Contact Us


Dallas-Fort Worth
The March 2000 F2 tornado in Fort Worth that caused $300M in damage was part of the discussion at a meeting on emergency planning for owners, managers, engineers, and security  directors Friday at Tarrant County College’s Trinity River Campus.

The most tangible emergency was probably the need for a refill, so a tabletop exercise was used to get everyone focused. In it, everyone shared experiences of previous critical events. One desired outcome was for building operators to come up with policies and procedures in anticipation of a disaster.

Brian Boerner, City of Fort Worth director of environmental management

Brian Boerner, City of Fort Worth director of environmental management, explained the Community Right to Know Act(designed to protect the community and responders) and the Hazard Communication Act (protects employees). He says these aren’t just government requirements to trudge through; they come back to your bottom line: Managing inventory and protecting your workers will bring economic dividends.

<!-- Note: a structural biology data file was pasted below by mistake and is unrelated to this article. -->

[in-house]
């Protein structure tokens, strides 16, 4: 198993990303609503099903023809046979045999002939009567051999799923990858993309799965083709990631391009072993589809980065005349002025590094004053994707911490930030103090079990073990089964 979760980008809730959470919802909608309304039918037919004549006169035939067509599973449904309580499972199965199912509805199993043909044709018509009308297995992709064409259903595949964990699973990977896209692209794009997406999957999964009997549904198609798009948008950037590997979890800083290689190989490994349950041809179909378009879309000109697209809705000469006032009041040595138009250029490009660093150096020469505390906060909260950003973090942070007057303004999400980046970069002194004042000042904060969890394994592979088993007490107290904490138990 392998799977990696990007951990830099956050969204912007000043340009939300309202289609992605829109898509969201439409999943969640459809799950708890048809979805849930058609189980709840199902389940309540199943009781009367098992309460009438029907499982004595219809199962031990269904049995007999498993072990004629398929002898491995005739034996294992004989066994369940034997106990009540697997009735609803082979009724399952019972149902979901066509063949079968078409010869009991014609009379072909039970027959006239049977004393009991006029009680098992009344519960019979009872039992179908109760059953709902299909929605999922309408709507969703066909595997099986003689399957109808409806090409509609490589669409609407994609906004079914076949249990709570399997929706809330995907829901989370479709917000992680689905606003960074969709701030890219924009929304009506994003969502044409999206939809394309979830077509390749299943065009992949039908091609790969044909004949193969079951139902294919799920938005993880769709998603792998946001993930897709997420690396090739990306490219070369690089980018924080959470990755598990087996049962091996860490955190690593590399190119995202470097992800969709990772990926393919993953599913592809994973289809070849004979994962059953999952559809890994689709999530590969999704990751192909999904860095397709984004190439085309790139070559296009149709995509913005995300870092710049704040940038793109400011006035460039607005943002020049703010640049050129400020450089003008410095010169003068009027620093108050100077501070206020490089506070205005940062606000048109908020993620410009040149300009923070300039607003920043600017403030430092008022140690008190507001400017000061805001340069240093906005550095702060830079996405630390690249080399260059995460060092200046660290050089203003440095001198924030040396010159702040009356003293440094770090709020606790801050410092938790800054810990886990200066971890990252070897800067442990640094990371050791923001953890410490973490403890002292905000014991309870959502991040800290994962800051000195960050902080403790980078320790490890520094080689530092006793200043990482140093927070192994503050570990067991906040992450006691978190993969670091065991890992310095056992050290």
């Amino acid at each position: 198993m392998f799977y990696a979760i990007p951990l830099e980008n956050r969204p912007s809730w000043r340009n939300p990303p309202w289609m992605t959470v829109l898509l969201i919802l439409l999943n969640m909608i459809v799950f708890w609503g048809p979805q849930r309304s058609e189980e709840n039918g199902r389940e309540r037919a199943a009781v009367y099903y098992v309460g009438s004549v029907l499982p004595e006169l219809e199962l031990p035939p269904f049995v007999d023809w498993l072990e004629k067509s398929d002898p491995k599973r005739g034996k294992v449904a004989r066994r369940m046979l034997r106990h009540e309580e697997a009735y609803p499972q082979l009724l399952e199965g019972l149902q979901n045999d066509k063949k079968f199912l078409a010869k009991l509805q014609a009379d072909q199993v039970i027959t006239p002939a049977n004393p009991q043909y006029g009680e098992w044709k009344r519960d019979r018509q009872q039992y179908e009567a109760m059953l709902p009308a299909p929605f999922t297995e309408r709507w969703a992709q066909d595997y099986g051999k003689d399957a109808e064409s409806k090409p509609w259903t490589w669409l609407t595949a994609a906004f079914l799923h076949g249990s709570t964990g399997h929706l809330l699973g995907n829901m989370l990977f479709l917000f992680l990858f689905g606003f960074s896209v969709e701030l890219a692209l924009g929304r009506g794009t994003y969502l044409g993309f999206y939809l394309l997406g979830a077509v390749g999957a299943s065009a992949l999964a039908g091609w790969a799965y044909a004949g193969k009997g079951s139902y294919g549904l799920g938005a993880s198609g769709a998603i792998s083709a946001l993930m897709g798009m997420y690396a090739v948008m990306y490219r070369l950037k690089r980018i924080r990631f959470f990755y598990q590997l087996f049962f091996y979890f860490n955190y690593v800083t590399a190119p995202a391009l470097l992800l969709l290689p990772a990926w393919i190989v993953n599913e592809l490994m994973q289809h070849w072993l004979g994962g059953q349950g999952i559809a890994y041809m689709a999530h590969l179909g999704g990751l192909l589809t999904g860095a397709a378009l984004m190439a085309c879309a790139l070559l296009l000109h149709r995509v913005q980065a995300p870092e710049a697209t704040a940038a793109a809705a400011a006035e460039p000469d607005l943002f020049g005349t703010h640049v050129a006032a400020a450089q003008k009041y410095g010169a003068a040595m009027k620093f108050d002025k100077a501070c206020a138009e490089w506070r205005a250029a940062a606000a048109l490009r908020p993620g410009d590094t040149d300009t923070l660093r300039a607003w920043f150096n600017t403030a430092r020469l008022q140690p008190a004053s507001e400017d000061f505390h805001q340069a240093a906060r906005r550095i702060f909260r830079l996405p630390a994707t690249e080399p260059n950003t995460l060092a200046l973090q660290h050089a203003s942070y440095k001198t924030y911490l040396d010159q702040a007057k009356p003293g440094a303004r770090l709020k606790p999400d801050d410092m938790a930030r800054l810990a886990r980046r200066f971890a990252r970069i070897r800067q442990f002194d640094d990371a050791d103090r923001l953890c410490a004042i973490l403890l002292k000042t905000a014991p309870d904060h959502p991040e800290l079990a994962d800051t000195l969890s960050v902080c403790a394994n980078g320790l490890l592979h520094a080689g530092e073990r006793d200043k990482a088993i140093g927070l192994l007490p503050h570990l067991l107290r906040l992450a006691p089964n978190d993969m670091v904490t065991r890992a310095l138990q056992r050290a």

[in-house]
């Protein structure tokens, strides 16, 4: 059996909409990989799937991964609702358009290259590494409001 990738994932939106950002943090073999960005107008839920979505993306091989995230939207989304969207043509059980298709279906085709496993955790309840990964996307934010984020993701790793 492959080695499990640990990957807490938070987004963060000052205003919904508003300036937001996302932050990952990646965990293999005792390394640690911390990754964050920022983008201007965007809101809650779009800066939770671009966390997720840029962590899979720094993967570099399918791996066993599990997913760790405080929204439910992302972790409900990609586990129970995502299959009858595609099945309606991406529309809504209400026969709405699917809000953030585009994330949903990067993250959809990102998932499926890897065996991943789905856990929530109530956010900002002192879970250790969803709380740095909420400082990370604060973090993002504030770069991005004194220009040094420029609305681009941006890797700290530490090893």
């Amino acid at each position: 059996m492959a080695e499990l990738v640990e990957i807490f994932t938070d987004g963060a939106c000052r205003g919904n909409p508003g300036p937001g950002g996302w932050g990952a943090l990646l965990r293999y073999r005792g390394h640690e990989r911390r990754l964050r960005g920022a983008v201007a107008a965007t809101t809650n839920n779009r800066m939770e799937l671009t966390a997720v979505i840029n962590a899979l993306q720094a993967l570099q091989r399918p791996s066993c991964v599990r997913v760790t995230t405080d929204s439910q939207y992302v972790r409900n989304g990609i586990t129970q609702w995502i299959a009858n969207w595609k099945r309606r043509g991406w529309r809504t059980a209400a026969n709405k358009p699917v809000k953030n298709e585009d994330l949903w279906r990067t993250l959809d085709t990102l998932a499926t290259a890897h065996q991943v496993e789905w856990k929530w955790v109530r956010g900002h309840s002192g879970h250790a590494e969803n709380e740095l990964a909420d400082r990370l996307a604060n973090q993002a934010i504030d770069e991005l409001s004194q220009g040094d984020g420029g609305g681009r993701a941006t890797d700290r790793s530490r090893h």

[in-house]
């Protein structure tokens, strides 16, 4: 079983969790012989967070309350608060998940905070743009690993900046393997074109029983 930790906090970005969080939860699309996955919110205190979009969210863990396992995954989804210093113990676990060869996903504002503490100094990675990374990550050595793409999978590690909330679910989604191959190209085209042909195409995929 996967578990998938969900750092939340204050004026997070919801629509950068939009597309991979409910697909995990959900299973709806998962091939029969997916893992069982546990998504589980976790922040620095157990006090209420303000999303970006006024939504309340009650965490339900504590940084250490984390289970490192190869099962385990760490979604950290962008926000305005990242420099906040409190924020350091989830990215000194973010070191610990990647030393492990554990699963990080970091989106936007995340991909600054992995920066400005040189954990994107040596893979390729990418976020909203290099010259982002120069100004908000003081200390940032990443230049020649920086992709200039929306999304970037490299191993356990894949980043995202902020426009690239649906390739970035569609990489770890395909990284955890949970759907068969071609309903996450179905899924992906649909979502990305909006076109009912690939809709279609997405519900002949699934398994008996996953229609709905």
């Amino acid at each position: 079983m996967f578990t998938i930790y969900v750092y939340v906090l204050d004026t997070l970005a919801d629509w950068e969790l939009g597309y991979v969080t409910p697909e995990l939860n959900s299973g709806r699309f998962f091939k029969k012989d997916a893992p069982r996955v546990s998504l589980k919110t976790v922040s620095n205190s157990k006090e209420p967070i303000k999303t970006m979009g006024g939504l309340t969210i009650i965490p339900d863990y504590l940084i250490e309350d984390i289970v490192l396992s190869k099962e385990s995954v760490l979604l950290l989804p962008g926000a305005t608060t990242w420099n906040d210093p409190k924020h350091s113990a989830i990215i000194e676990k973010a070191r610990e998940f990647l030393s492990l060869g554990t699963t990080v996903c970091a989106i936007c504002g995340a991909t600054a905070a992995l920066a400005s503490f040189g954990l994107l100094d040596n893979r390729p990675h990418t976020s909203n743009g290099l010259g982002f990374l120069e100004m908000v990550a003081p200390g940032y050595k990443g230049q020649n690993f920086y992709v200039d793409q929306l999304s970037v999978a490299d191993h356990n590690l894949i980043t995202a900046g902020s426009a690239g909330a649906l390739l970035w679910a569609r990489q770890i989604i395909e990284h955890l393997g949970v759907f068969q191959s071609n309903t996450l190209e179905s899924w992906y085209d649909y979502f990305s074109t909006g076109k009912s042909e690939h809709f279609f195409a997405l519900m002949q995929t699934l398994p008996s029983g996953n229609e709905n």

Blackmon Mooring priority response consultant Christy Floyd with Centra Partners property manager Gisela Stern Balsley

Blackmon Mooring consultant Christy Floyd says her disaster recovery company advises the CRE sector to plan ahead. Centra Partners property manager Gisela Stern Balsley manages four properties in Arlington and Fort Worth. She tells us three of the four are almost at capacity.

View of Trinity River from TCC

When this Bisnow reporter attended TCC, she didn’t have views like this, or the swanky amenities including highbrow art on the walls. (Also: uphill both ways, in the snow, etc...) More than a year after TCC made the $238 million purchase of Radio Shack’s HQ, the college still shares space with the retail giant and reaps the great view (like this from a hallway looking toward the Trinity River).

Campus president Tahita Fulkerson with Cook Children’s Gary Brown and David Hollar

Campus president Tahita Fulkerson with Cook Children’s Gary Brown and David Hollar. Tahita says when TCC acquired the building, it was nothing but a sea of cubicles, but the location was ideal for TCC to serve inner city students who depend on the bus. More than 1,000 students (who have never attended college) have already enrolled for spring classes, she says.